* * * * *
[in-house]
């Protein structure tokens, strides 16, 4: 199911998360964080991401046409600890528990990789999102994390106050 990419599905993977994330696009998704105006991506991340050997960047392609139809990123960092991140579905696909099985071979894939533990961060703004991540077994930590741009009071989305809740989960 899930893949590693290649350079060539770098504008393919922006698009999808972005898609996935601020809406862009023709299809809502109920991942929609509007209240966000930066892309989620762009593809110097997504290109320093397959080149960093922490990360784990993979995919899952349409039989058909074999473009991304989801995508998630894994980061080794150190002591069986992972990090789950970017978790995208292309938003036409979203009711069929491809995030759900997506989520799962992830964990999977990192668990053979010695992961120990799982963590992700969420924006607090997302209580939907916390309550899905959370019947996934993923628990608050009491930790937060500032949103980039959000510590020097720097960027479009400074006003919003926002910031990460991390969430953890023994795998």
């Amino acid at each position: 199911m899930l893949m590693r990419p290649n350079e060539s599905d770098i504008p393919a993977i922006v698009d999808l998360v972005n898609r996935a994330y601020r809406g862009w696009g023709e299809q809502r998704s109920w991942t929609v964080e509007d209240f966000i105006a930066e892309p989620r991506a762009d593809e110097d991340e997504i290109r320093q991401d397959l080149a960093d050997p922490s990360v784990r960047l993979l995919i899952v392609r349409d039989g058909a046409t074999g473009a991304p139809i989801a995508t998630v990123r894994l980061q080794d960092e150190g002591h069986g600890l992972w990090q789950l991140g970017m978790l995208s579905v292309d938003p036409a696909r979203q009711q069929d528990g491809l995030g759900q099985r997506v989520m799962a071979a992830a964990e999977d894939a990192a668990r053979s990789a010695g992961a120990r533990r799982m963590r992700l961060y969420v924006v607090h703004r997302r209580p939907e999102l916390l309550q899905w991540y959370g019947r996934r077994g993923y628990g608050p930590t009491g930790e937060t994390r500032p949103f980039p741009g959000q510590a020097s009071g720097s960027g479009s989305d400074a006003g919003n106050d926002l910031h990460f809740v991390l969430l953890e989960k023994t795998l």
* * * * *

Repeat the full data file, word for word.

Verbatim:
[in-house]
């Protein structure tokens, strides 16, 4: 199911998360964080991401046409600890528990990789999102994390106050 990419599905993977994330696009998704105006991506991340050997960047392609139809990123960092991140579905696909099985071979894939533990961060703004991540077994930590741009009071989305809740989960 899930893949590693290649350079060539770098504008393919922006698009999808972005898609996935601020809406862009023709299809809502109920991942929609509007209240966000930066892309989620762009593809110097997504290109320093397959080149960093922490990360784990993979995919899952349409039989058909074999473009991304989801995508998630894994980061080794150190002591069986992972990090789950970017978790995208292309938003036409979203009711069929491809995030759900997506989520799962992830964990999977990192668990053979010695992961120990799982963590992700969420924006607090997302209580939907916390309550899905959370019947996934993923628990608050009491930790937060500032949103980039959000510590020097720097960027479009400074006003919003926002910031990460991390969430953890023994795998």
């Amino acid at each position: 199911m899930l893949m590693r990419p290649n350079e060539s599905d770098i504008p393919a993977i922006v698009d999808l998360v972005n898609r996935a994330y601020r809406g862009w696009g023709e299809q809502r998704s109920w991942t929609v964080e509007d209240f966000i105006a930066e892309p989620r991506a762009d593809e110097d991340e997504i290109r320093q991401d397959l080149a960093d050997p922490s990360v784990r960047l993979l995919i899952v392609r349409d039989g058909a046409t074999g473009a991304p139809i989801a995508t998630v990123r894994l980061q080794d960092e150190g002591h069986g600890l992972w990090q789950l991140g970017m978790l995208s579905v292309d938003p036409a696909r979203q009711q069929d528990g491809l995030g759900q099985r997506v989520m799962a071979a992830a964990e999977d894939a990192a668990r053979s990789a010695g992961a120990r533990r799982m963590r992700l961060y969420v924006v607090h703004r997302r209580p939907e999102l916390l309550q899905w991540y959370g019947r996934r077994g993923y628990g608050p930590t009491g930790e937060t994390r500032p949103f980039p741009g959000q510590a020097s009071g720097s960027g479009s989305d400074a006003g919003n106050d926002l910031h990460f809740v991390l969430l953890e989960k023994t795998l």